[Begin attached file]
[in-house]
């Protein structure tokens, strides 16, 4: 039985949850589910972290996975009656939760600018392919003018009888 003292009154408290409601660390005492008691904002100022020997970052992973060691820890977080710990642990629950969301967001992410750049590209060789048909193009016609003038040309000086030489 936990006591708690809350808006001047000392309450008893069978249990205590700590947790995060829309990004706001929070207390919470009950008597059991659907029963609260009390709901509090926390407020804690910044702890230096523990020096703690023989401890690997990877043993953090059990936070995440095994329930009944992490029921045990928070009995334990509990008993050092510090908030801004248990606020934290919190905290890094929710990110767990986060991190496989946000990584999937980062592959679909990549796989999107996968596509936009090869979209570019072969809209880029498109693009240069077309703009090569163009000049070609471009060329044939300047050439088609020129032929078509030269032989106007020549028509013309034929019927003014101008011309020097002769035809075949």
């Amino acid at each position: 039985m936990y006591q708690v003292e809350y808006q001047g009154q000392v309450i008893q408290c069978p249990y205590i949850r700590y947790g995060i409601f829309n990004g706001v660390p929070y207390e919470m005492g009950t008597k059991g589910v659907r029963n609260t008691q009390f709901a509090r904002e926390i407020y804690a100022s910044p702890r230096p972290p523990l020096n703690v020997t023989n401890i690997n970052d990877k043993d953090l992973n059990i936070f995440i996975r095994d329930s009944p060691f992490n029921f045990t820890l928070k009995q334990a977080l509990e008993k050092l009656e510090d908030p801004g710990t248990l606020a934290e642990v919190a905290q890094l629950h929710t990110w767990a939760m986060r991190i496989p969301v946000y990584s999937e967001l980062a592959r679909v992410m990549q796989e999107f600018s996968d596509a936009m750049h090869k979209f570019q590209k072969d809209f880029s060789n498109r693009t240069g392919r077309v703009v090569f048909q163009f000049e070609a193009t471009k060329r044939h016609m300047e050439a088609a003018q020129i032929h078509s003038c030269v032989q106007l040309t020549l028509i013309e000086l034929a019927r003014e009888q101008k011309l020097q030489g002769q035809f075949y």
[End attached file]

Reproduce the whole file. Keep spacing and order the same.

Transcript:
[in-house]
């Protein structure tokens, strides 16, 4: 039985949850589910972290996975009656939760600018392919003018009888 003292009154408290409601660390005492008691904002100022020997970052992973060691820890977080710990642990629950969301967001992410750049590209060789048909193009016609003038040309000086030489 936990006591708690809350808006001047000392309450008893069978249990205590700590947790995060829309990004706001929070207390919470009950008597059991659907029963609260009390709901509090926390407020804690910044702890230096523990020096703690023989401890690997990877043993953090059990936070995440095994329930009944992490029921045990928070009995334990509990008993050092510090908030801004248990606020934290919190905290890094929710990110767990986060991190496989946000990584999937980062592959679909990549796989999107996968596509936009090869979209570019072969809209880029498109693009240069077309703009090569163009000049070609471009060329044939300047050439088609020129032929078509030269032989106007020549028509013309034929019927003014101008011309020097002769035809075949």
């Amino acid at each position: 039985m936990y006591q708690v003292e809350y808006q001047g009154q000392v309450i008893q408290c069978p249990y205590i949850r700590y947790g995060i409601f829309n990004g706001v660390p929070y207390e919470m005492g009950t008597k059991g589910v659907r029963n609260t008691q009390f709901a509090r904002e926390i407020y804690a100022s910044p702890r230096p972290p523990l020096n703690v020997t023989n401890i690997n970052d990877k043993d953090l992973n059990i936070f995440i996975r095994d329930s009944p060691f992490n029921f045990t820890l928070k009995q334990a977080l509990e008993k050092l009656e510090d908030p801004g710990t248990l606020a934290e642990v919190a905290q890094l629950h929710t990110w767990a939760m986060r991190i496989p969301v946000y990584s999937e967001l980062a592959r679909v992410m990549q796989e999107f600018s996968d596509a936009m750049h090869k979209f570019q590209k072969d809209f880029s060789n498109r693009t240069g392919r077309v703009v090569f048909q163009f000049e070609a193009t471009k060329r044939h016609m300047e050439a088609a003018q020129i032929h078509s003038c030269v032989q106007l040309t020549l028509i013309e000086l034929a019927r003014e009888q101008k011309l020097q030489g002769q035809f075949y």